It is important for anyone planning to specialise early on in their hotel management career to select their first job with care, as some hotel groups offer wider opportunities than others.

Look for job vacancies at:

Hotels often advertise specific vacancies locally, which provide entry routes for graduates wishing to work in a specific location.

Larger hotel chains often advertise vacancies on their own websites. It can prove useful to do some research to see if a particular hotel is part of a wider chain.

Professional development

Some large hotel groups operate graduate recruitment programmes for managers, although they are not the only route to top management posts. The length of training varies but is usually between one and two years, with the aim being to create future operations managers.

Graduate programmes differ depending on the employer, but as a general guide, hotels seek to provide graduates with as wide an understanding of the operation as possible. Trainees spend time posted in operational roles such as food and beverage management, which includes:

  • restaurants;
  • bars;
  • room service;
  • conference;
  • banqueting.

Another typical role is in rooms management, where trainees cover:

  • reception;
  • reservations;
  • guest relations;
  • the concierge desk;
  • housekeeping.

Employers often require graduates to be geographically mobile, particularly within larger hotel chains, and trainees must be prepared to relocate during their training, which could involve time spent at hotels abroad or throughout the UK. On successful completion of the programme, trainees will be placed as heads of department or assistant managers.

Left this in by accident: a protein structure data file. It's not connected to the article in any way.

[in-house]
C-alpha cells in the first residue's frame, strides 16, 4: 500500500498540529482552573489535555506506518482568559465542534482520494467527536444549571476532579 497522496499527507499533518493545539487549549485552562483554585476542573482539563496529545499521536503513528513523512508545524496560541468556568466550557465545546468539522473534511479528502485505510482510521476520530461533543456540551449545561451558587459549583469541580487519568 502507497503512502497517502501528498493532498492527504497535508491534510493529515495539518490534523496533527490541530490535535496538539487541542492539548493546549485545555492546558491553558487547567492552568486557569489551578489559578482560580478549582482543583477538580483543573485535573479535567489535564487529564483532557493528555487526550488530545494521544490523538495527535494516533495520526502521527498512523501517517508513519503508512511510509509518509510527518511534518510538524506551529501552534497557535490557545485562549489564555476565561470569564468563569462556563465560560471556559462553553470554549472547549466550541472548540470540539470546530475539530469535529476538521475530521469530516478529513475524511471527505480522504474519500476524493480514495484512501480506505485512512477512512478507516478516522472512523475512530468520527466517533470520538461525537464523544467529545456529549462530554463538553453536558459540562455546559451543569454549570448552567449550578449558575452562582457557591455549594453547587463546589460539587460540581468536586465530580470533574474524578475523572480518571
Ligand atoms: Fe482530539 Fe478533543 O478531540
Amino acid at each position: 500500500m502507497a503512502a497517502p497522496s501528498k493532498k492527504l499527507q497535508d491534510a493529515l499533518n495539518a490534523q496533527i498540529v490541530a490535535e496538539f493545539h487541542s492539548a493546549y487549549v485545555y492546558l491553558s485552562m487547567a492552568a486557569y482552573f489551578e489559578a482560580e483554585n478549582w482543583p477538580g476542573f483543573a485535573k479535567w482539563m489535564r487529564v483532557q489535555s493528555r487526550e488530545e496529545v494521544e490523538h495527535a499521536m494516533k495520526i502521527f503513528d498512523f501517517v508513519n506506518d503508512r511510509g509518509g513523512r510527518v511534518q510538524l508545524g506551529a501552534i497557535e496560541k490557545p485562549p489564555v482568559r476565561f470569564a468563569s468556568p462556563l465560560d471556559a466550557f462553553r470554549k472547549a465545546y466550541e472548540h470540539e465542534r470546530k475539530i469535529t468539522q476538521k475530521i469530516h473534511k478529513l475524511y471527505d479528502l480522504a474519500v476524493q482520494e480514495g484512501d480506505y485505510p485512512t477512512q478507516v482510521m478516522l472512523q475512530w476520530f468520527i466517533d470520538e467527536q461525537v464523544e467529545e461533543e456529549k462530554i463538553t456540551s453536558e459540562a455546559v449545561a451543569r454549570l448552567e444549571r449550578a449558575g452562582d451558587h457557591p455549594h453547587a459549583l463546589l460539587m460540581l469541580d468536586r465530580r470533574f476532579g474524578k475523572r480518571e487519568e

Throughout the programme, graduates are supported and coached by senior managers and personal development plans are mutually agreed. Regular progress reviews are conducted.

Much of the training is in-house but external qualifications may also be taken, including S/NVQs. Specialist courses in customer service, finance, revenue management, marketing, human resources and food safety are likely to form part of the training where required.

An MBA qualification is an increasingly popular way for managers to improve their business skills. Many senior managers have also obtained financial and accounting qualifications or experience.

Career prospects

The industry has a continuous need for talented, hardworking, energetic and multi-skilled staff. As the workforce is generally young and staff turnover is quite high, promotion prospects can be good for motivated graduates.

Most organisations operate mentoring schemes and regular appraisals to assess the training and development needs of staff. Typical career development may include either moving to a larger or more prestigious hotel in another part of the country or going abroad to gain more experience. Self-employment is another way to progress according to your own priorities.

Speed of promotion to hotel manager mainly depends on the size of the hotel and the flair and success of the trainee in a management role. Promotion can be rapid for capable and flexible entrants, with strong graduate trainees progressing from assistant front-of-house manager or assistant food and beverage manager to deputy manager and head of department roles within two years.

It may take some time to reach the post of general manager (perhaps a further five to six years) and may mean relocating and/or changing employer several times. The best paid posts are in larger hotels.

International hotel groups offer career opportunities around the world with the possibility of working overseas, combining travel with a structured training programme. For those who wish to remain in the UK, significant opportunities exist.

Within larger hotel groups, promotion may be to a more strategic role, such as corporate marketing, human resources or finance, for which additional qualifications may be needed. There might also be opportunities to work at head office or regional level. Opportunities also exist for experienced managers to work as management consultants.